Earlier today you read the thoughts of two of my Twitter pals, Frank Woodman and Yoenis Cespedes, on whether the name "Bush tax cuts" was still accurate or appropriate when referring to the tax rates and breaks that are set to finally expire (maybe) on Dec. 31, 2012.Now it's my turn to have the last word on the Bush tax cuts title!
Bush tax cuts: slur, boast or both?
Words are important.
I know this from personal experience. How I put them together has been paying my bills for most of my adult life.
And despite that rhyme we use to console kids when they've been given an awful nickname, we know that words can indeed hurt.
Maybe that's why so many people seem to be upset with the Bush tax cuts moniker.
Personally, I don't get the current aversion to the name.
It's true. George W. Bush, or Dubya as long-time readers of the ol' blog know I like to call my fellow Texan, was responsible for the cuts.
OK, Dubya didn't personally write the tax legislation. But he campaigned on a lower-taxes platform. Once in office, he encouraged Congress to pass the lower tax legislation. And I can't recall or find any evidence anywhere that in 2001 and 2003 when the cuts were signed by Dubya that he had any objection to his name being attached.
So what's the big deal now?
Sure, it's a presidential election year and the Bush-approved rates are taking some heat from the Democrats. Welcome to Washington, D.C.
The Republicans who helped craft and then enact the Bush tax cuts have tried for years to have them made permanent. That seems to indicate they still like them. So what's wrong with acknowledging their provenance now?
Heck, Obama wants to keep some of them around. If he wins and eventually gets his way, I'd expect him to co-opt them and call the whole new package the Obama tax cuts.
As for those who say the name is wrong because the original Dec. 31, 2010, expiration date has come and gone, that doesn't matter for naming purposes. The Bush tax cuts didn't expire and have to be re-enacted; they were continued in their entirety and as such the laws should keep their collective name.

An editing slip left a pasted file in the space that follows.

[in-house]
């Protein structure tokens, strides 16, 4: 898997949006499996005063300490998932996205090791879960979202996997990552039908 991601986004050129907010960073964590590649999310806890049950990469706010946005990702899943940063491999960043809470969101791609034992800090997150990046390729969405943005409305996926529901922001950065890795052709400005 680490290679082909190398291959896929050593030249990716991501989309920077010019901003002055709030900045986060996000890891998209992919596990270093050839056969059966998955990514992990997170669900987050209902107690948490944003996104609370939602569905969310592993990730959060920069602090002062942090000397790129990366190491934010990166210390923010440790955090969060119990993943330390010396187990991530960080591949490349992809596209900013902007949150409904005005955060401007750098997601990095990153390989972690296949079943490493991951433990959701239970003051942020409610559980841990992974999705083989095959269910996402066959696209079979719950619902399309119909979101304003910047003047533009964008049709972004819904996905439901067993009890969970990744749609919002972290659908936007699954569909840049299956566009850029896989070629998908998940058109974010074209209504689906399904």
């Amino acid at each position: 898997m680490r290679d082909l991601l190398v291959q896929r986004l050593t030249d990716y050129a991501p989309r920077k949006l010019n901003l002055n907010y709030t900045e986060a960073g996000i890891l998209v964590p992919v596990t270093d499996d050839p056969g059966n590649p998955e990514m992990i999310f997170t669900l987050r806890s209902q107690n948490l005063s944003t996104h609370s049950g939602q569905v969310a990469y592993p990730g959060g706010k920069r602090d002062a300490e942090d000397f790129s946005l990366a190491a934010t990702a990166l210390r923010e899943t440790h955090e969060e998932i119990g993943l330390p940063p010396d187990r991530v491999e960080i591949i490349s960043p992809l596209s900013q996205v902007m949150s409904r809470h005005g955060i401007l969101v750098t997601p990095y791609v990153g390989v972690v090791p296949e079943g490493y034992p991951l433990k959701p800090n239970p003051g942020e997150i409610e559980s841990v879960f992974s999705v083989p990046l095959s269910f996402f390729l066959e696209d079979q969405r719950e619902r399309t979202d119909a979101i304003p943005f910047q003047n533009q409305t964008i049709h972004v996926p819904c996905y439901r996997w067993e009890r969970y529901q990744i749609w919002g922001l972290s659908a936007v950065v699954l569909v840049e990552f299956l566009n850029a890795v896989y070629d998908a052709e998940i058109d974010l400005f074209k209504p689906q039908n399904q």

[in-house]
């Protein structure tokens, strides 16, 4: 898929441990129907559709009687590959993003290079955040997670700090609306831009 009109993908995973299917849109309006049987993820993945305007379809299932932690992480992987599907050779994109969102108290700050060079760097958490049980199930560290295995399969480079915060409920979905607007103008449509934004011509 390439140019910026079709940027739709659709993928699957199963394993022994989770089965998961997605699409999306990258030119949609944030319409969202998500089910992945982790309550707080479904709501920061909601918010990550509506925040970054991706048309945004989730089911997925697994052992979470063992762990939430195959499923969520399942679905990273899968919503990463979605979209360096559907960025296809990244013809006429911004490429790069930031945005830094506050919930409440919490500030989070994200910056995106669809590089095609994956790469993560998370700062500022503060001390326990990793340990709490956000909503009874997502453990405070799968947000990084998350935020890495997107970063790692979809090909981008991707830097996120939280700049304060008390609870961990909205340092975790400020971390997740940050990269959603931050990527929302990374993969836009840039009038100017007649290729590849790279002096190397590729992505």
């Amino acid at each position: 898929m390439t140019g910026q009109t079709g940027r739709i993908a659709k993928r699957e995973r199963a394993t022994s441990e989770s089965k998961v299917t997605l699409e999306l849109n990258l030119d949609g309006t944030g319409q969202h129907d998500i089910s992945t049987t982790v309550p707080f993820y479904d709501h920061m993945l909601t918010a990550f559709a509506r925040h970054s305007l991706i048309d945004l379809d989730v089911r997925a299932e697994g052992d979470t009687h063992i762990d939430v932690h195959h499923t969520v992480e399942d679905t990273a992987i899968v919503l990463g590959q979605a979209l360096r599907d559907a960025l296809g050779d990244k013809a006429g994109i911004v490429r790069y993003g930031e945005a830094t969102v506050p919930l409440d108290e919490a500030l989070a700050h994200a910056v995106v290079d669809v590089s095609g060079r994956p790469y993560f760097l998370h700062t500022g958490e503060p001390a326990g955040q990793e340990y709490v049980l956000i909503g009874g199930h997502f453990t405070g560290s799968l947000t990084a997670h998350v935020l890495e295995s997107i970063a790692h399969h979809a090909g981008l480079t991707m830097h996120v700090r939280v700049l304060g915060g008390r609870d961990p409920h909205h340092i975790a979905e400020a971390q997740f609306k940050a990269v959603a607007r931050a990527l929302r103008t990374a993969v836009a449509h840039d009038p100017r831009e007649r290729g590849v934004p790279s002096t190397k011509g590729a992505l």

Presidents (and other policy makers) have and will continue to have their names associated with defining pieces of legislation.
Yes, part of it is media driven. Journalists and television commentators like shorthand in covering issues and Americans love nicknames, even (or maybe especially) for political topics. It's been 40 years and we are still living with "Everything-gate" thanks to that D.C. office building break-in by bumbling Richard Nixon associates.
Since then we've lived through Reaganomics, which ushered in the bipartisan and historic tax act of 1986. But Reagan's fiscal policies also conjured among the loyal opposition another word phrase: voodoo economics.
That was followed by Clintonomics, which bumped the Regan tax rates back up.
Hmmm. I lived in the D.C. area during the Clinton Administration and even met Bill a couple of times and just now realized how charming the man was; his tax policy move managed to escape being branded the Clinton tax hikes.
And maybe that's the real problem: Loss of branding control.
When the Bush tax cuts were new and shiny, the GOP couldn't stop referring to them by that name.
Now, however, it's become an anathema.
I'll grant you that the phrase "Bush tax cuts" does indeed take on a derogatory tone when a Democratic lawmaker, candidate or spokesperson utters it. I repeat, welcome to Washington, D.C.
But it is possible for the GOP to change the connotation back to the positive glow it had when the tax cuts' namesake was in office. The Republican party just needs to take a cue from what the current administration has done with Obama's signature piece of legislation.
The White House no longer cringes when someone calls the health care reform act Obamacare. In fact, many in the Democratic party -- including those who currently work and live at 1600 Pennsylvania Avenue -- now proudly refer to the Patient Protection and Affordable Care Act as Obamacare.
So all you supporters of those 2001 and 2003 lowered rates embrace the Bush tax cuts name. It was your president's crowning domestic achievement. Who cares if the other side considers it the decade's biggest domestic debacle?
Maybe we were sort of right after all. Words will never hurt us, at least politically, as long as we take control of them.You also might find these items of interest: